5.1.3 Shared Tier 1 – Blade ................................................................................................................................................... 57
5.2
Management server infrastructure............................................................................................................................. 58
5.2.1 SQL databases ............................................................................................................................................................... 59
5.2.2 DNS .................................................................................................................................................................................. 59
5.3
Scaling guidance .......................................................................................................................................................... 60
5.3.1 Windows 7 – vSphere .................................................................................................................................................. 61
5.3.2 Windows 8 – vSphere .................................................................................................................................................. 62
5.3.3 Windows 8.1 – vSphere ............................................................................................................................................... 63
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5.3.4 Windows 2008R2 – vSphere ...................................................................................................................................... 63
5.4
Storage architecture overview .................................................................................................................................... 64
5.4.1 Local Tier 1 storage ....................................................................................................................................................... 64
5.4.2 Shared Tier 1 storage .................................................................................................................................................... 64
5.4.3 Shared Tier 2 storage ................................................................................................................................................... 65
5.4.4 Storage networking – EqualLogic iSCSI ................................................................................................................... 65
5.4.5 Storage networking – Compellent Fibre Channel .................................................................................................. 67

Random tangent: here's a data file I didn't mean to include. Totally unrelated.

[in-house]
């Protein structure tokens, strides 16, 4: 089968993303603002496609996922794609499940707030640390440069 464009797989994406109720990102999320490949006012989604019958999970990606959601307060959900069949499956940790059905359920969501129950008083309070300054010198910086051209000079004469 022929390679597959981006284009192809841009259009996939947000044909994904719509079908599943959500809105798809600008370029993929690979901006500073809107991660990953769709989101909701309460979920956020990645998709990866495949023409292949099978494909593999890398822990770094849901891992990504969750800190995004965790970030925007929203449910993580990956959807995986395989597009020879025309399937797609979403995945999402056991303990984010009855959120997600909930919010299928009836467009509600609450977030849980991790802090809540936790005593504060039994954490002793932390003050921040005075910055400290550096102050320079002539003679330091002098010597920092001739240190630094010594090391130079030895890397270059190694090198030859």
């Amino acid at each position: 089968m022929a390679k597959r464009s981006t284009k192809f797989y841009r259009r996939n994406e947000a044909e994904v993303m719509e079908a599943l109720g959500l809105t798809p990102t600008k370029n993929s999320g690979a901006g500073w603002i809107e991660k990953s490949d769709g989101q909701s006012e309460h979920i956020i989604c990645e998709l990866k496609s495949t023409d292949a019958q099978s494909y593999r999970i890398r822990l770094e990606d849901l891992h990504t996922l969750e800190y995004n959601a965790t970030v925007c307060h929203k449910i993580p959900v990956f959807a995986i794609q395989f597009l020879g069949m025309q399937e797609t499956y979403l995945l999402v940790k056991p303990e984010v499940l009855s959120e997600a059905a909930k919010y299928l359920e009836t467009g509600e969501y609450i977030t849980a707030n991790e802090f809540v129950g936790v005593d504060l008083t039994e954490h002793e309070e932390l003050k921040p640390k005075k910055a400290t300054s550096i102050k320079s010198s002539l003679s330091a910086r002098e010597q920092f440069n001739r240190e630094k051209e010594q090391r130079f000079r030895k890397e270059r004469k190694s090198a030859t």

5.5
Virtual networking .........................................................................................................................................................68
5.5.1 Local Tier 1 – Rack – iSCSI .........................................................................................................................................68
5.5.2 Shared Tier 1 – Rack – iSCSI ....................................................................................................................................... 70
5.5.3 Shared Tier 1 – Rack – Fibre Channel ....................................................................................................................... 73
5.5.4 Shared Tier 1 – Blade – iSCSI ..................................................................................................................................... 75
5.5.5 Shared Tier 1 – Blade – Fibre Channel ..................................................................................................................... 77
5.6
Solution high availability .............................................................................................................................................. 78
5.6.1 Compute layer HA (Local Tier 1) ................................................................................................................................ 79
5.6.2 vSphere HA (Shared Tier 1) ......................................................................................................................................... 80
5.6.3 Horizon View infrastructure protection .................................................................................................................... 81
5.6.4 Management server high availability ......................................................................................................................... 81
5.6.5 Horizon View VCS high availability ............................................................................................................................ 81
5.6.6 Windows File Services high availability ...................................................................................................................... 82
5.6.7 SQL Server high availability ......................................................................................................................................... 82
5.6.8 Load balancing .............................................................................................................................................................. 82
5.7
6
7
VMware Horizon View communication flow ...........................................................................................................84
Customer-provided solution components ......................................................................................................................... 85
6.1